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Rafael Nadal may have had full retirement on his mind while weighing up his decision not to withdraw from his Wimbledon quarter-final contest with Taylor Fritz through injury. That’s the opinion of former world No 1 Tracy Austin, who suggests Nadal will be contemplating retirement from tennis next year.
Nadal played through the pain barrier at the French Open, taking multiple injections in his troublesome foot before miraculously winning the title. The anaesthesia injections weren’t sustainable moving forward though and Nadal opted to undertake a different medical procedure to numb the pain.
He was unable to play any warm-up event on grass as he prepared for Wimbledon and his lack of competitive action showed in the early rounds before looking back up to speed against Lorenzo Sonego. But a new injury appeared to be hampering Nadal against Botic van de Zandschulp after taking his top off in the match to reveal tape on his lower abdomen.
The 36-year-old refused to speak about the issue after the match, but it clearly caused more issues against Fritz where he required medical attention. His family were begging him to withdraw from the match at one stage, but Nadal refused to call it quits and battled on to win a five-set thriller.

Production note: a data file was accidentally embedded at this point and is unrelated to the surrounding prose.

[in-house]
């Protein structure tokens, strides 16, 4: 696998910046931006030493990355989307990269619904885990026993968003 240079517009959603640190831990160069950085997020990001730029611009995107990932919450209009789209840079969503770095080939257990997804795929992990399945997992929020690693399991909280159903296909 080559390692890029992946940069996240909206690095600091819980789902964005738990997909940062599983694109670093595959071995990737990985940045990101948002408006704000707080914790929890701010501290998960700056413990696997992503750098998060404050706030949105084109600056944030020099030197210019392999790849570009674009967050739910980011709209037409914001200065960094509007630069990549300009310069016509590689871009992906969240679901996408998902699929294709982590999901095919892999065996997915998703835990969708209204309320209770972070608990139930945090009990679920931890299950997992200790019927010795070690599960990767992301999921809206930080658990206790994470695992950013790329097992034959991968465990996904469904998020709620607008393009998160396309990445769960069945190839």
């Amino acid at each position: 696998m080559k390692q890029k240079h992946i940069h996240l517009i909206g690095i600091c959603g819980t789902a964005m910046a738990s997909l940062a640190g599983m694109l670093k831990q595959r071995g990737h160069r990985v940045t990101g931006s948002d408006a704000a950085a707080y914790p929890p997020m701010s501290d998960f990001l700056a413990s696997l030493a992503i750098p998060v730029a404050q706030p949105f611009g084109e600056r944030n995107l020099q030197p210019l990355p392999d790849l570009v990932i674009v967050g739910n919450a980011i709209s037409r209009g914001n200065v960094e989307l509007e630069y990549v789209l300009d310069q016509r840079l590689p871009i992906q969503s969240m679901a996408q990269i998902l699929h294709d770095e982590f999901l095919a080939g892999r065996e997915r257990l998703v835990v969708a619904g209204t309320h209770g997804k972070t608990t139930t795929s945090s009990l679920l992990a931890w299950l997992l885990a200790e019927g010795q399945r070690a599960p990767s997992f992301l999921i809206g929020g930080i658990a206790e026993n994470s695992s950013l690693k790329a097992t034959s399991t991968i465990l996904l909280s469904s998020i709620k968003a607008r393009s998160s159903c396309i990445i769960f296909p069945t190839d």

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Nadal now faces a race against time to prove his fitness and play against Kygios in a hotly-anticipated semi-final. Austin, who is the youngest US Open females singles champion having won as a 16-year-old, didn’t think Nadal was going to finish his match with Fritz on Wednesday.
But the American believes Nadal was motivated to continue by the possibility that he may retire from tennis soon and didn’t want this to be his lasting memory of Wimbledon. “I didn’t think he was going to finish,” Austin said on BBC.
“I really thought he was going to retire. You got to remember Rafael Nadal won the Australian Open and the French Open so he’s halfway to the Calendar Grand Slam.
“He’s also 36 years old. So at 36, Rafa’s had so many problems with his foot. He had a procedure to numb the nerve right before Wimbledon and did not know if he’d be able to play Wimbledon.
“At this stage, he may be thinking, ‘A year from now, I don’t know if I’ll still be playing. I don’t want to finish Wimbledon and my last match retiring’. So he hung in there. The serve speed went way down, into the 90s and he just got the serve in.
“Then he had to rely on a huge forehand and just guile coming to the net, the slices and basically battling, being the warrior that he is.”
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